Robert Brow ( Kingston, Ontario, April 2007

In all cultures religion attempts to give meaning to the birth, sexuality, and death of humans. The problem is that the rich and powerful keep trying to control religion to their advantage. Under their power the poor and oppressed try to find a place in the sun. Often the clash will end in a bloody revolution.

The French revolution guillotined the nobility and broke the power of the Roman Catholic Church that had supported it. In 1918 The Russian Orthodox Church, that had shared in keeping the serfs under brutal oppression, was toppled by Lenin and the Communists . Similar more or less bloody changes took place in Spain, other countries of Europe, and in South America.

The mandarins of China used a mix of Confucianism and other religions to control the peasants until Mao and his brand of revolution painfully made China into a secular state. In India the Brahmin aristocracy used Hinduism to keep the untouchables under their power for two thousand years. Only now the Dalits are beginning to find social and economic freedom.

It is possible for religion to change in the direction of freedom. Wesley and his Methodists, followed in the next generation by the Evangelical Revival, saved the country from what had happened across the channel in France. Anglicans, Methodists, Baptists, and Congregationalists were able to free poor and oppressed people to engage in the upward mobility which had been denied them.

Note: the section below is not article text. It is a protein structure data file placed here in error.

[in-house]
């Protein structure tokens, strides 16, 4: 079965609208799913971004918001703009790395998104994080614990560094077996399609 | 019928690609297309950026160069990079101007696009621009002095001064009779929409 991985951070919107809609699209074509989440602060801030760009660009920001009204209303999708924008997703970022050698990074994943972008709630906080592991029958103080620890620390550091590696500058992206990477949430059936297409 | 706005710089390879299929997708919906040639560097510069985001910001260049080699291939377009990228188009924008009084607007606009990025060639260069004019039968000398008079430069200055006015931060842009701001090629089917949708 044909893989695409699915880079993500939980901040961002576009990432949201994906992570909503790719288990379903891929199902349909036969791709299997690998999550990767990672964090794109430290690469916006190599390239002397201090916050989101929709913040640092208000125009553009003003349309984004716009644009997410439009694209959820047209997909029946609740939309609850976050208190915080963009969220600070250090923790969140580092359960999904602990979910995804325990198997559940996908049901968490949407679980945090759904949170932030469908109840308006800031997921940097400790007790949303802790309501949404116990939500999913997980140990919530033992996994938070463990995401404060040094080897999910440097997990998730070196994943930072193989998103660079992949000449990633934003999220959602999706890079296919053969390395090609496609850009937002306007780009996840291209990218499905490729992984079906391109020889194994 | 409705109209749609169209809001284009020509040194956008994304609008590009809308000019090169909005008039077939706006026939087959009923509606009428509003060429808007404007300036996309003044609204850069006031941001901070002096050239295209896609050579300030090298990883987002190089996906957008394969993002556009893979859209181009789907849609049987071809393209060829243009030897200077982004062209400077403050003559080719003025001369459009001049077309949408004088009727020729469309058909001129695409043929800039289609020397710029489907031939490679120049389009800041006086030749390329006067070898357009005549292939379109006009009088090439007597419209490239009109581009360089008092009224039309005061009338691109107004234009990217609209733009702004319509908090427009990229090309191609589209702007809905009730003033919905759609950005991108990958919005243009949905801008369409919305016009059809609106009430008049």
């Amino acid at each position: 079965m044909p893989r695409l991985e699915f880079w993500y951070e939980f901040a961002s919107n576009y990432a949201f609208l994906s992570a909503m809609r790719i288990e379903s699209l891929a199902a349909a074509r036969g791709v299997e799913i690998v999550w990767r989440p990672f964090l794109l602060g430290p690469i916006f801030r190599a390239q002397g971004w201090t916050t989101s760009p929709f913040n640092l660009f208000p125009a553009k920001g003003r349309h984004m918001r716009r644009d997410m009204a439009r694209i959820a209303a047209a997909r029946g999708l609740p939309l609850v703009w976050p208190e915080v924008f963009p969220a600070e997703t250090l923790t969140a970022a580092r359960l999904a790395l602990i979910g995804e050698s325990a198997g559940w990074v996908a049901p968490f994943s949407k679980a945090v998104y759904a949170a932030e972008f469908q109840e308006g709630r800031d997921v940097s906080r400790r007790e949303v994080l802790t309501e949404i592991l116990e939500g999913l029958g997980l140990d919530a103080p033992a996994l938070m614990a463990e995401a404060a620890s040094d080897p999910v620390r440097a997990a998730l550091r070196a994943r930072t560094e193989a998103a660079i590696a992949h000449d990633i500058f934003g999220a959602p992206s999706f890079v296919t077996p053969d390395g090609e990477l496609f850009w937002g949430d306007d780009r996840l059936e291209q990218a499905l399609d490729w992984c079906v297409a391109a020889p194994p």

Black people, who had been enslaved, were helped into freedom by the Baptist and other evangelical denominations that brought an astonishing freedom of religion in the United States. The people of South Korea are very devout, but their religion does not interfere with the economic development of the country. The result has been a growth in the prosperity and economic opportunities for ordinary people.

What do these very brief sketches suggest? The New Testament offers a way of freedom and upward mobility for ordinary people. But this is constantly attacked from two directions. On the one hand problems occur as soon as churches look to the government for support and protection. This happened all over the western world after the conversion of the Emperor Constantine. From within the churches, an equally serious danger is that preachers and leaders love to make rules. These saddle Christians with the legalism which Jesus rejected and Paul had to battle in his epistles. "For freedom the Messiah has set us free. Stand firm, therefore, and do not submit again to a yoke of slavery" (Galatians 5:1).

Jesus warned his disciples against these two hazards. "Beware of the yeast of the Pharisees and Sadducees" (Matthew 16:6). The Pharisees burdened ordinary people with rules that made freedom impossible. The Sadducees did not care much about life after death. Their main priority was keeping in with powerful rulers in the government. Easter assured us about the wonders of life the moment we die. Pentecost reminds us of our right to freedom by the Spirit.

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